Psychology and Financial Markets ACCFIN4063
- Academic Session: 2023-24
- School: Adam Smith Business School
- Credits: 20
- Level: Level 4 (SCQF level 10)
- Typically Offered: Semester 2
- Available to Visiting Students: Yes
This course builds on the material covered in Finance 1, and Finance 2. The Psychology and Financial Markets course goes a step further exploring how behavioural factors influence managers and investor decisions.
10 x 2 hour lectures
1 x 4 hour tutorials
Please refer to MyCampus for timetable.
Behavioural Economics: Theory and Applications (ECON4049)
Intended learning outcomes
Main Assessment In: April/May
Are reassessment opportunities available for all summative assessments? Not applicable
Reassessments are normally available for all courses, except those which contribute to the Honours classification. For non Honours courses, students are offered reassessment in all or any of the components of assessment if the satisfactory (threshold) grade for the overall course is not achieved at the first attempt. This is normally grade D3 for undergraduate students and grade C3 for postgraduate students. Exceptionally it may not be possible to offer reassessment of some coursework items, in which case the mark achieved at the first attempt will be counted towards the final course grade. Any such exceptions for this course are described below.
The aims of this course are:
â¢ to offer students a stimulating insight into the emerging field of behavioural finance and to enhance students' ability to critically interpret the behaviours associated with financial decision-making.
â¢ to deepen and broaden students' conceptual understanding of financial decision-making.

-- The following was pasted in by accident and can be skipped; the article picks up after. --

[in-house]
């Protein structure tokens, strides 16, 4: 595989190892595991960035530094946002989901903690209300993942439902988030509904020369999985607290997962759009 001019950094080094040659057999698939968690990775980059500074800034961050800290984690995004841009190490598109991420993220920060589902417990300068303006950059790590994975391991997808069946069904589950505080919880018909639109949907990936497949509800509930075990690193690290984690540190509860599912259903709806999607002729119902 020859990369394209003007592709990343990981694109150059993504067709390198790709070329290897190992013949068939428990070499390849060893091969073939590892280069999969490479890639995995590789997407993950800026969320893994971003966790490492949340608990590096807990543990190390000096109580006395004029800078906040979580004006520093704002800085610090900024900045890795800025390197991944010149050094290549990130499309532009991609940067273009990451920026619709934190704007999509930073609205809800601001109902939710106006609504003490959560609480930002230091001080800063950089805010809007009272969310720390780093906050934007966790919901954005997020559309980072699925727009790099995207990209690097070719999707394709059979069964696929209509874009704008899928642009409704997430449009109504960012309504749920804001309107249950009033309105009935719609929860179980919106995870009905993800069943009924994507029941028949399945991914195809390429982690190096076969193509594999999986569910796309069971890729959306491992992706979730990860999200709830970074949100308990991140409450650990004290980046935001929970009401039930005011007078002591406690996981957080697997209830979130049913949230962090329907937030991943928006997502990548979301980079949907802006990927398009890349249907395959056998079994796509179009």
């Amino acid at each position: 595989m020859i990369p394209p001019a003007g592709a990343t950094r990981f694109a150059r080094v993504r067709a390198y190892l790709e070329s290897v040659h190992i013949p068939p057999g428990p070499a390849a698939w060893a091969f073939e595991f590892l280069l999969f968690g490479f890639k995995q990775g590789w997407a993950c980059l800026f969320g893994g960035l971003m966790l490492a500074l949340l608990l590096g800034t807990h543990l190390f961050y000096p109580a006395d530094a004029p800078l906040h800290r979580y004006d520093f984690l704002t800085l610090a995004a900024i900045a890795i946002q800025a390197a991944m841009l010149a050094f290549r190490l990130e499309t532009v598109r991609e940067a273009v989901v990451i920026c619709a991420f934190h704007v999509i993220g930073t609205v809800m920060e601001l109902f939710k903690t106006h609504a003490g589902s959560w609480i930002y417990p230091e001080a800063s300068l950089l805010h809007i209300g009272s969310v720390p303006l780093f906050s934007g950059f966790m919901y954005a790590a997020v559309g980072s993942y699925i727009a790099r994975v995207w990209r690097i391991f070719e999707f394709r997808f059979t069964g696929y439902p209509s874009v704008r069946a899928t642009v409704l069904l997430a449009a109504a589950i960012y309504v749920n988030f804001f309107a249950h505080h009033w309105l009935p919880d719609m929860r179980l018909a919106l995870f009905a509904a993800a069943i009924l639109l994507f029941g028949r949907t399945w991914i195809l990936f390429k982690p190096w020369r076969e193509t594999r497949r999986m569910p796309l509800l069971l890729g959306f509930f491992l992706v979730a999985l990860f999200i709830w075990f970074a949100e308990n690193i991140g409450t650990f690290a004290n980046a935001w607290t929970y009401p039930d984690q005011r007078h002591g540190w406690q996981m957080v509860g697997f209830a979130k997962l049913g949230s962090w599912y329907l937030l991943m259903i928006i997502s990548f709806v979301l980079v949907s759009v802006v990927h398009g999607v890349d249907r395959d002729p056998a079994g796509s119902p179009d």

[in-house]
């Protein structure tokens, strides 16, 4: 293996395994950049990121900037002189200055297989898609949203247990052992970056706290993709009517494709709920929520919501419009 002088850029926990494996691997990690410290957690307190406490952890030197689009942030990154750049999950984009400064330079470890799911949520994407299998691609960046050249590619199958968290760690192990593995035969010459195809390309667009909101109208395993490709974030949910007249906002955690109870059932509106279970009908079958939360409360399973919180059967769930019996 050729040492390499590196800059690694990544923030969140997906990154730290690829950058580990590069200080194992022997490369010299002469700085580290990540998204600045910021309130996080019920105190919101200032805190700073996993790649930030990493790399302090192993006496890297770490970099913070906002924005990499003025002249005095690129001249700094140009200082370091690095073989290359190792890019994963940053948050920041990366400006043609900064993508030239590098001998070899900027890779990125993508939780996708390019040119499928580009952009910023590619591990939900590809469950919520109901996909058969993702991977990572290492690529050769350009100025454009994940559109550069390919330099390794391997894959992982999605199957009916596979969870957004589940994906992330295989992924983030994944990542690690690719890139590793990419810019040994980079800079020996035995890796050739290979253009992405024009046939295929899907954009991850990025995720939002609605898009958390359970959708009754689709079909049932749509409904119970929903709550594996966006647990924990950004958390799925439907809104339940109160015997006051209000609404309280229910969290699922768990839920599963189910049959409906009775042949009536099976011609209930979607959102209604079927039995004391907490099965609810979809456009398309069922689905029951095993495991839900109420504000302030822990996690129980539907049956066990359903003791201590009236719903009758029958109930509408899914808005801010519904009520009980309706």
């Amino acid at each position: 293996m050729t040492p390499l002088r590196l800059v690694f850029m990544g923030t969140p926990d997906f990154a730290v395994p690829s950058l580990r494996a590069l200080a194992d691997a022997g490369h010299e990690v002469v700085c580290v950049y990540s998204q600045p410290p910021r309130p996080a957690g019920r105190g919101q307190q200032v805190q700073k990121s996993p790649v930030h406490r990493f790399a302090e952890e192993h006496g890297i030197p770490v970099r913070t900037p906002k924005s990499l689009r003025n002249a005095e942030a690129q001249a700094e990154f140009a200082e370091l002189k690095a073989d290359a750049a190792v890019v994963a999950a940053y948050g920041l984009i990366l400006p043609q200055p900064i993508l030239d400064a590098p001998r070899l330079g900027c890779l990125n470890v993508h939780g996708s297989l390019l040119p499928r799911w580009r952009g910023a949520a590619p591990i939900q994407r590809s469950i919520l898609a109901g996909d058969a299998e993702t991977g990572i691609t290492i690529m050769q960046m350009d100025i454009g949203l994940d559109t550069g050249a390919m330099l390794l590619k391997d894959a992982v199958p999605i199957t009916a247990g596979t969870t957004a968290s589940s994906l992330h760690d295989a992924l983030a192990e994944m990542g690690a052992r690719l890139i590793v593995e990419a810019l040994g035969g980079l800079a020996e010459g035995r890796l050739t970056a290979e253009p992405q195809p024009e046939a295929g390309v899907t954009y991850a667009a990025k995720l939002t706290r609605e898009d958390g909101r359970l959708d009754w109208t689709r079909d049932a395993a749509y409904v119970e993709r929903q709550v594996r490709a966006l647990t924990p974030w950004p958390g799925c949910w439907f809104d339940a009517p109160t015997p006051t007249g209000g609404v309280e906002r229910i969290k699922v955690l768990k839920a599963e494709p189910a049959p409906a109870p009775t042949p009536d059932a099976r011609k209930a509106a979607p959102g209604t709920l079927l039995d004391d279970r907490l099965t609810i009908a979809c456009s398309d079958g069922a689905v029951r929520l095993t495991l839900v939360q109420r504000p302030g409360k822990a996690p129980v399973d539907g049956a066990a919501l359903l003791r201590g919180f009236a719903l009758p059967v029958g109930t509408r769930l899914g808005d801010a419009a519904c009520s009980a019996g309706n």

â¢ to encourage students to critically evaluate certain established financial models and understandings in light of emerging behavioural finance research and to analyse the ways in which existing models and understandings in finance might need to change to accommodate the behavioural finance research.
â¢ to develop students' ability to recognise the linkages between theoretical knowledge drawn from research and real practical financial decision making, and build confidence that will facilitate the putting of theoretical behavioural finance knowledge into action in financial decision-making.
Intended Learning Outcomes of Course
By the end of this course students will be able to:
1. Apply expected utility theory and prospect theory when making decisions under uncertainty.
2. Analyse the role played by heuristics, biases, and emotions in decision making.
3. Critically evaluate the implications of heuristics, biases, and emotions in a financial context.
4. Critically appraise the behavioural explanations for market anomalies and puzzles.
5. Critically judge managerial decision making within the context of behavioural corporate finance.
6. Work collaboratively in a group to produce a combined piece of coursework, by liaising with other class members, allocating tasks and co-ordinating group meetings.
Minimum Requirement for Award of Credits